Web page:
SAN FRANCISCO (CN) – Apple rejected conflict-of-interest claims in its use of attorneys who once worked for Samsung, claiming that the lawyers never had access to Samsung’s privileged information about patent strategy or business plans that would be relevant to current litigation.
Apple sued Samsung in April for trademark and trade-dress infringement, claiming Samsung’s Android line of cellphones and tablets are confusingly similar to Apple’s iPad, iPod Touch and iPhone, and that the products use icons similar to those used by Apple. Samsung countersued, alleging infringement of several of Samsung’s wireless communications patents.
Samsung balked when it learned that one of the firms working for Apple, Bridges & Mavrakakis, previously represented Samsung in a case with Sony Ericsson. The Korean tech giant says the 2006 Sony case exposed Bridges attorneys to sensitive information, including a litigation “playbook” that could be useful to Bridges’ current representation of Apple.
But Apple says the Sony case did not reveal privileged information about Samsung’s patent strategy or business plans that would be relevant to Apple’s current claims.
Disqualifying Bridges attorneys from the present case would be too “drastic,” as Samsung did not submit sufficient evidence of a “substantial relationship” between Apple’s claims and their prior work for Samsung, according to a 27-page filing by Apple.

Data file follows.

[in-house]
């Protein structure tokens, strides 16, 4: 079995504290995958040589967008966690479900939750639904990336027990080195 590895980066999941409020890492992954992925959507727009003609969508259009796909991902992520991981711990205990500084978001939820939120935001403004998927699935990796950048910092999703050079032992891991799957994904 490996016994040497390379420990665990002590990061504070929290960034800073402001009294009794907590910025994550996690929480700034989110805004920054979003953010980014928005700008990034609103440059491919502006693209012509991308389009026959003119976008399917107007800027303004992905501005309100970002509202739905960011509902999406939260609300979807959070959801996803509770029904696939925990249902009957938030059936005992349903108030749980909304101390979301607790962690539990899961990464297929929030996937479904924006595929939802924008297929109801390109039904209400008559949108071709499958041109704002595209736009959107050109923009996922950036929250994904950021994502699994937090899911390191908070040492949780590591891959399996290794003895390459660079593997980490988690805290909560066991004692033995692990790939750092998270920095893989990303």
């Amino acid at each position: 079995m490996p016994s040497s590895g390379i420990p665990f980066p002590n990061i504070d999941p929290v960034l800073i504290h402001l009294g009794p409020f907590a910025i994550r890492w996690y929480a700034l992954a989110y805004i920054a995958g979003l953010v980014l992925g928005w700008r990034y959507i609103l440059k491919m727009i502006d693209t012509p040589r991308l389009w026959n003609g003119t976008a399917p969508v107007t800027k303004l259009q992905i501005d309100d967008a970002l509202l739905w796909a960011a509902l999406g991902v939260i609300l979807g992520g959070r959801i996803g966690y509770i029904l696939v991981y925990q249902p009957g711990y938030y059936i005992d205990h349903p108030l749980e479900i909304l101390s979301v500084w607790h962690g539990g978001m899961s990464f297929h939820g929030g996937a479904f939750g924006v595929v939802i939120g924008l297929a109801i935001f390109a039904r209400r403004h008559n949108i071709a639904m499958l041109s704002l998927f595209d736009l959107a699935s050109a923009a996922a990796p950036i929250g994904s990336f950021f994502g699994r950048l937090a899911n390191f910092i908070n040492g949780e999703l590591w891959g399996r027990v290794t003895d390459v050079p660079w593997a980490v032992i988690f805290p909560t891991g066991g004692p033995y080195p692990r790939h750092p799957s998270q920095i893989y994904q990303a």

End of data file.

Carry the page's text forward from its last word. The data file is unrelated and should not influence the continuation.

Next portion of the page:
“There is no substantial relationship between Apple’s claims and the prior work for Samsung,” Apple said. “There is, of course, a relationship between the prior work and Samsung’s claims, but Bridges never defended Apple from Samsung’s claims. Indeed, it has never worked on any of Apple’s defenses against Samsung’s claims, whether alone or with co-counsel.”
“Samsung insists that no matter how Bridges has limited its representation, disqualification is still mandatory because Samsung’s unrelated counterclaims create a conflict,” the document also states. “But Samsung’s tactics in fact militate against disqualification under the caselaw. Bridges should not be disqualified for a ‘conflict’ that it affirmatively sought to avoid and did not create.”